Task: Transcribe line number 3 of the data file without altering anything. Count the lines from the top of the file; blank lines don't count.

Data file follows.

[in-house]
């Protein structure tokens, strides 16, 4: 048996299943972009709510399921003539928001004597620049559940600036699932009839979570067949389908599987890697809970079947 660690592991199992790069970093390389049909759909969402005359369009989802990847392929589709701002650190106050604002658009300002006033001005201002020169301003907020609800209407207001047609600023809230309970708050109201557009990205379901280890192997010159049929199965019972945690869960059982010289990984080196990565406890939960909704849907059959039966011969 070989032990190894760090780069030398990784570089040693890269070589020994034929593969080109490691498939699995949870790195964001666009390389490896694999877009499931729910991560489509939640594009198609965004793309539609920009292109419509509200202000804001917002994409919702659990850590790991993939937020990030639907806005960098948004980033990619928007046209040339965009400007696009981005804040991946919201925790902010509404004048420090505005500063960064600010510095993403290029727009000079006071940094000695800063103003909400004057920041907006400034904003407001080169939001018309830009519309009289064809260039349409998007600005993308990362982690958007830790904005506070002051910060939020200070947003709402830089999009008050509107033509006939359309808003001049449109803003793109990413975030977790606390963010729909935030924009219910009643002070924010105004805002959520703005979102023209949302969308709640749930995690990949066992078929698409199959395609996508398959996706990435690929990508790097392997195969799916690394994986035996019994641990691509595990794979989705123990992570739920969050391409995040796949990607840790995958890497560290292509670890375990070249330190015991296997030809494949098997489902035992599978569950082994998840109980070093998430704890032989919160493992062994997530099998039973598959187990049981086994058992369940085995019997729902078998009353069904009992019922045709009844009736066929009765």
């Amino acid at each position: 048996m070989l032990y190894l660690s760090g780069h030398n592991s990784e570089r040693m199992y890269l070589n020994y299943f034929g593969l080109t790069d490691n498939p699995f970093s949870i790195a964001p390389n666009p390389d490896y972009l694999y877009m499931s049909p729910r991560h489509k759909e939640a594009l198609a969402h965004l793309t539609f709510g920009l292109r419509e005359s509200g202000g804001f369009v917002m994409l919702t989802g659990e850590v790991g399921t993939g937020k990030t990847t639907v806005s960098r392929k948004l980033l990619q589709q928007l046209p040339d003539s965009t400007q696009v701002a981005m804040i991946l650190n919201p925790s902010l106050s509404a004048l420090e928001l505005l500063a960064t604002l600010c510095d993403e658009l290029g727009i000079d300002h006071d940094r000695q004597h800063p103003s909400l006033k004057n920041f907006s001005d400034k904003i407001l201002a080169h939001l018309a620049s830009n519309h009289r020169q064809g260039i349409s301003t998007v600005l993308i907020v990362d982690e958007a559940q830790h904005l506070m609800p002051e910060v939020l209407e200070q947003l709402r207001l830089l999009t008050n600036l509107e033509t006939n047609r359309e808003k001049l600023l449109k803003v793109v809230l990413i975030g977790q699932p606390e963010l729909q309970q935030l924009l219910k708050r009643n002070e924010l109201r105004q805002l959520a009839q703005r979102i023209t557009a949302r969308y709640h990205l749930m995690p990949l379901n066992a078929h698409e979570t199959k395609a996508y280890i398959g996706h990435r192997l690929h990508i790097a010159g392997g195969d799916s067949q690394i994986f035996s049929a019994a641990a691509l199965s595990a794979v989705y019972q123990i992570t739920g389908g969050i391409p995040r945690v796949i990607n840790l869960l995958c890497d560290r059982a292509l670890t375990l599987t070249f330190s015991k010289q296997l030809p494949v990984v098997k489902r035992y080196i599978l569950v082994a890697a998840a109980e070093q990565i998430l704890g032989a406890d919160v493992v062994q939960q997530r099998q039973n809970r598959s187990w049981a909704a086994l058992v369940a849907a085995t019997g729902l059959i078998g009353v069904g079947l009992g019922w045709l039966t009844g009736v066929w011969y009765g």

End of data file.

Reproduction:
């Amino acid at each position: 048996m070989l032990y190894l660690s760090g780069h030398n592991s990784e570089r040693m199992y890269l070589n020994y299943f034929g593969l080109t790069d490691n498939p699995f970093s949870i790195a964001p390389n666009p390389d490896y972009l694999y877009m499931s049909p729910r991560h489509k759909e939640a594009l198609a969402h965004l793309t539609f709510g920009l292109r419509e005359s509200g202000g804001f369009v917002m994409l919702t989802g659990e850590v790991g399921t993939g937020k990030t990847t639907v806005s960098r392929k948004l980033l990619q589709q928007l046209p040339d003539s965009t400007q696009v701002a981005m804040i991946l650190n919201p925790s902010l106050s509404a004048l420090e928001l505005l500063a960064t604002l600010c510095d993403e658009l290029g727009i000079d300002h006071d940094r000695q004597h800063p103003s909400l006033k004057n920041f907006s001005d400034k904003i407001l201002a080169h939001l018309a620049s830009n519309h009289r020169q064809g260039i349409s301003t998007v600005l993308i907020v990362d982690e958007a559940q830790h904005l506070m609800p002051e910060v939020l209407e200070q947003l709402r207001l830089l999009t008050n600036l509107e033509t006939n047609r359309e808003k001049l600023l449109k803003v793109v809230l990413i975030g977790q699932p606390e963010l729909q309970q935030l924009l219910k708050r009643n002070e924010l109201r105004q805002l959520a009839q703005r979102i023209t557009a949302r969308y709640h990205l749930m995690p990949l379901n066992a078929h698409e979570t199959k395609a996508y280890i398959g996706h990435r192997l690929h990508i790097a010159g392997g195969d799916s067949q690394i994986f035996s049929a019994a641990a691509l199965s595990a794979v989705y019972q123990i992570t739920g389908g969050i391409p995040r945690v796949i990607n840790l869960l995958c890497d560290r059982a292509l670890t375990l599987t070249f330190s015991k010289q296997l030809p494949v990984v098997k489902r035992y080196i599978l569950v082994a890697a998840a109980e070093q990565i998430l704890g032989a406890d919160v493992v062994q939960q997530r099998q039973n809970r598959s187990w049981a909704a086994l058992v369940a849907a085995t019997g729902l059959i078998g009353v069904g079947l009992g019922w045709l039966t009844g009736v066929w011969y009765g």